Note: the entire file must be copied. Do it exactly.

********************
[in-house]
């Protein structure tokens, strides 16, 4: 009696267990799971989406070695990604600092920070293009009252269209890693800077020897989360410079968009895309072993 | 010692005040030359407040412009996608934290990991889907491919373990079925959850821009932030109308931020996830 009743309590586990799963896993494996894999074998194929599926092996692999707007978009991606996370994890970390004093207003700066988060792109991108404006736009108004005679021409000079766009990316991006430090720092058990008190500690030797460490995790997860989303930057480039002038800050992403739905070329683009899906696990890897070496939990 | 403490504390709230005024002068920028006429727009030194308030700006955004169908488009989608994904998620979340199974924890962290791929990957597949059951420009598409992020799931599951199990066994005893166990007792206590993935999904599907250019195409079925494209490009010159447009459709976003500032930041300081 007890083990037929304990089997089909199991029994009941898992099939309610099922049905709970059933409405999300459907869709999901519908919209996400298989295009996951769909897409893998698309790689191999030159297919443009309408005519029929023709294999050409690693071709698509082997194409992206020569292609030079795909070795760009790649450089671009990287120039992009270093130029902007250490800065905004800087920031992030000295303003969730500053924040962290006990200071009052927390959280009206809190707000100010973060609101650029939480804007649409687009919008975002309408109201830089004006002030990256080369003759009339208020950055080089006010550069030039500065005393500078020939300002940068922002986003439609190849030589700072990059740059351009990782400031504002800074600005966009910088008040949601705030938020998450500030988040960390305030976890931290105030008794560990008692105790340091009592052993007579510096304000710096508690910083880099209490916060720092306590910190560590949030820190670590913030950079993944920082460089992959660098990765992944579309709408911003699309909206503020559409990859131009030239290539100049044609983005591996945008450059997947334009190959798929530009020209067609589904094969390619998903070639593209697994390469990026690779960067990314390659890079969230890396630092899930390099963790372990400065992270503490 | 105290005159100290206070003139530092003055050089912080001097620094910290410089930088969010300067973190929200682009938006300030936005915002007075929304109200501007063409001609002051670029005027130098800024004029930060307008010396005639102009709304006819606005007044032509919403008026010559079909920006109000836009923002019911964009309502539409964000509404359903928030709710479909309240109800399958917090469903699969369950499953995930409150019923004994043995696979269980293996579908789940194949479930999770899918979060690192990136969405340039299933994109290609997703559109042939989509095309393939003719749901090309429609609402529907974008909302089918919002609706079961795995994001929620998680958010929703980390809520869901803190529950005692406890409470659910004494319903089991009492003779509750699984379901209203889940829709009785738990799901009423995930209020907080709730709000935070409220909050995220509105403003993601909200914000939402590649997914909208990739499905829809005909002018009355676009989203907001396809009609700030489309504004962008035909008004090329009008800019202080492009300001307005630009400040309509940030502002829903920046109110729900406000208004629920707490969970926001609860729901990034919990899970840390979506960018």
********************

[in-house]
């Protein structure tokens, strides 16, 4: 009696267990799971989406070695990604600092920070293009009252269209890693800077020897989360410079968009895309072993 | 010692005040030359407040412009996608934290990991889907491919373990079925959850821009932030109308931020996830 009743309590586990799963896993494996894999074998194929599926092996692999707007978009991606996370994890970390004093207003700066988060792109991108404006736009108004005679021409000079766009990316991006430090720092058990008190500690030797460490995790997860989303930057480039002038800050992403739905070329683009899906696990890897070496939990 | 403490504390709230005024002068920028006429727009030194308030700006955004169908488009989608994904998620979340199974924890962290791929990957597949059951420009598409992020799931599951199990066994005893166990007792206590993935999904599907250019195409079925494209490009010159447009459709976003500032930041300081 007890083990037929304990089997089909199991029994009941898992099939309610099922049905709970059933409405999300459907869709999901519908919209996400298989295009996951769909897409893998698309790689191999030159297919443009309408005519029929023709294999050409690693071709698509082997194409992206020569292609030079795909070795760009790649450089671009990287120039992009270093130029902007250490800065905004800087920031992030000295303003969730500053924040962290006990200071009052927390959280009206809190707000100010973060609101650029939480804007649409687009919008975002309408109201830089004006002030990256080369003759009339208020950055080089006010550069030039500065005393500078020939300002940068922002986003439609190849030589700072990059740059351009990782400031504002800074600005966009910088008040949601705030938020998450500030988040960390305030976890931290105030008794560990008692105790340091009592052993007579510096304000710096508690910083880099209490916060720092306590910190560590949030820190670590913030950079993944920082460089992959660098990765992944579309709408911003699309909206503020559409990859131009030239290539100049044609983005591996945008450059997947334009190959798929530009020209067609589904094969390619998903070639593209697994390469990026690779960067990314390659890079969230890396630092899930390099963790372990400065992270503490 | 105290005159100290206070003139530092003055050089912080001097620094910290410089930088969010300067973190929200682009938006300030936005915002007075929304109200501007063409001609002051670029005027130098800024004029930060307008010396005639102009709304006819606005007044032509919403008026010559079909920006109000836009923002019911964009309502539409964000509404359903928030709710479909309240109800399958917090469903699969369950499953995930409150019923004994043995696979269980293996579908789940194949479930999770899918979060690192990136969405340039299933994109290609997703559109042939989509095309393939003719749901090309429609609402529907974008909302089918919002609706079961795995994001929620998680958010929703980390809520869901803190529950005692406890409470659910004494319903089991009492003779509750699984379901209203889940829709009785738990799901009423995930209020907080709730709000935070409220909050995220509105403003993601909200914000939402590649997914909208990739499905829809005909002018009355676009989203907001396809009609700030489309504004962008035909008004090329009008800019202080492009300001307005630009400040309509940030502002829903920046109110729900406000208004629920707490969970926001609860729901990034919990899970840390979506960018």